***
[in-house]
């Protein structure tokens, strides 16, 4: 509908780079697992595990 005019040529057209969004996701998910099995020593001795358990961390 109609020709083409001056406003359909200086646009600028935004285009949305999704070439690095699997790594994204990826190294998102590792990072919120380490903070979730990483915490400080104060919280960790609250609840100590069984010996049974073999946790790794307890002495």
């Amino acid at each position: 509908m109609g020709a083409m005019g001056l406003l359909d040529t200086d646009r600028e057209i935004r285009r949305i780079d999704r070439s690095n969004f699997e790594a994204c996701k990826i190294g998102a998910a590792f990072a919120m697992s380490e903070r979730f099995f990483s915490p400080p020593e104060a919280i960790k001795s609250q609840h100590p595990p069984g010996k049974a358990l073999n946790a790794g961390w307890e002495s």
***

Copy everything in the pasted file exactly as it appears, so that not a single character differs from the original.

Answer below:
[in-house]
């Protein structure tokens, strides 16, 4: 509908780079697992595990 005019040529057209969004996701998910099995020593001795358990961390 109609020709083409001056406003359909200086646009600028935004285009949305999704070439690095699997790594994204990826190294998102590792990072919120380490903070979730990483915490400080104060919280960790609250609840100590069984010996049974073999946790790794307890002495």
């Amino acid at each position: 509908m109609g020709a083409m005019g001056l406003l359909d040529t200086d646009r600028e057209i935004r285009r949305i780079d999704r070439s690095n969004f699997e790594a994204c996701k990826i190294g998102a998910a590792f990072a919120m697992s380490e903070r979730f099995f990483s915490p400080p020593e104060a919280i960790k001795s609250q609840h100590p595990p069984g010996k049974a358990l073999n946790a790794g961390w307890e002495s």